The amygdala doesn’t have the capacity to distinguish between an actual threat, which would be a spider on your hand or a falsely perceived threat of a spider in a glass cage that can’t possibly hurt you. The mere image of a spider is enough evidence to warrant a stress response.
The neural pathway between your eye and the amygdala is more direct and myelinated, meaning it passes signals much faster than say the pathway between the eye and your conscious thinking mind.
The stress response acts to send out the chemicals and hormones that make you sweat, increase heart rate, blood pressure, quickened breath, shunt blood from your gut to your extremities all in an attempt to get you ready to deal with the threat. The blood being shunted away from our gut to our muscles etc has shown to be why we feel sick to our stomach when we are worried about a future based or current event.
This low road response happens within thousands of a second, much quicker than we have the conscious ability to try convince the amygdala that the spider cant hurt us and that we are in fact safe. By the time your conscious mind realises that the spider is in a glass cage and that there is no real threat its too late and the stress response is underway affecting the mind and organs.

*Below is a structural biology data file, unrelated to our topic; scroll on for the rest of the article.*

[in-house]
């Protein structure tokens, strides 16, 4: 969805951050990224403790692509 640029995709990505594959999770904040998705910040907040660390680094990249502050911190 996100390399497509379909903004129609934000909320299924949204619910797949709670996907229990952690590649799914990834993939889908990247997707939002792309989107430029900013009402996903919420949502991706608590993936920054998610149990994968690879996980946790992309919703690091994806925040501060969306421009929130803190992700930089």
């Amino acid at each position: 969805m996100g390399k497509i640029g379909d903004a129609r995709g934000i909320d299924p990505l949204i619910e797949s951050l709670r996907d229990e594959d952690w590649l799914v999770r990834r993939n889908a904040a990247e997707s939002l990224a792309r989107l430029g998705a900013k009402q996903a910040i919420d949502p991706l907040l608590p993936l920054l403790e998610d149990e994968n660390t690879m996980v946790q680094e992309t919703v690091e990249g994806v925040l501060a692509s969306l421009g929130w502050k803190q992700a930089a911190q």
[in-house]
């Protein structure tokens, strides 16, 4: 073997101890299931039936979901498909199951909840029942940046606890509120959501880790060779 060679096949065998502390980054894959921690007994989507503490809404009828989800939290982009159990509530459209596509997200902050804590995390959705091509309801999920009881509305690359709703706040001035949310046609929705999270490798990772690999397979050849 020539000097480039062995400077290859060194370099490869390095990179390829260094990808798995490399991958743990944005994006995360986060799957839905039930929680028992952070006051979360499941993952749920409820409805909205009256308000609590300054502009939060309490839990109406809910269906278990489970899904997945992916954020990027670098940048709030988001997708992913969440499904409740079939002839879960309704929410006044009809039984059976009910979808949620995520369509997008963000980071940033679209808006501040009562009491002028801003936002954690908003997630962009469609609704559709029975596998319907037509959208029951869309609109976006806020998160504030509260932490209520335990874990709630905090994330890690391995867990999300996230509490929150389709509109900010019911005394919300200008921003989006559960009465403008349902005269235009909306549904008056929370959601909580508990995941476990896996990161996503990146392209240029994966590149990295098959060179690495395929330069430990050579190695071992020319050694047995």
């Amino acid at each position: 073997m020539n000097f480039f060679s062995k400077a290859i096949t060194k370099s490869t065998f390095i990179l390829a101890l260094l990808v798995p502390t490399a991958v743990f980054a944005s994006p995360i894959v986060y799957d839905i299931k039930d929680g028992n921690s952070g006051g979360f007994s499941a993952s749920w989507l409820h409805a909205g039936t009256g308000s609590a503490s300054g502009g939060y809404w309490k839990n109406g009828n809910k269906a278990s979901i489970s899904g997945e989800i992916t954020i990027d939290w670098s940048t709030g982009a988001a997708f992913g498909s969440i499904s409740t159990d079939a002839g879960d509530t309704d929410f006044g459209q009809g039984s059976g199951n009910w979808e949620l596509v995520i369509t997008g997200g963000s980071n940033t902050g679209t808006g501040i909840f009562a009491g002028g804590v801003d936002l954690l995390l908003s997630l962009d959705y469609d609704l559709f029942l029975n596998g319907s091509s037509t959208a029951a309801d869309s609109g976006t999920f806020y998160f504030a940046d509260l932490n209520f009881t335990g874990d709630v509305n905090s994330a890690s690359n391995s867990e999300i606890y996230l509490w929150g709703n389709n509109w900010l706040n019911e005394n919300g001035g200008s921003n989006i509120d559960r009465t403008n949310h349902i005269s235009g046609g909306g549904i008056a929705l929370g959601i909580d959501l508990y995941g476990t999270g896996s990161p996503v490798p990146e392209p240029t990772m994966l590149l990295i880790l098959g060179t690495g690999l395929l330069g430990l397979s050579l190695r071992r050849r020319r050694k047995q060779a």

This stress response is at the heart of the big 5 fear base anxiety disorders: GENERALISED ANXIETY, POST TRAUMATIC STRESS DISORDER, OBSESSIVE COMPULSIVE DISORDER, PANIC DISORDER and SOCIAL PHOBIA.
These disorders are generally treated using psychological talk therapies and in some cases drugs to sedate the now insecure security guard (amygdala). These psycho-therapeutic interventions can be very successful at treating such disorders.
I’ve been trained in psychotherapy, which enables me to counsel those suffering the effects of trauma and also implement mindfulness stress reduction techniques to assist overcoming anxiety related afflictions. The main difference between my counselling a client and using hypnotherapy as part of that process is that hypnotherapy goes a step further in assisting communication with the amygdala as its bypassing what we call the critical faculty.
The critical faculty is the part of our reasoning process that makes judgements on the current situation based on past experience. It’s function is to sort through what we deem as useful information vs what should be discarded as useless information.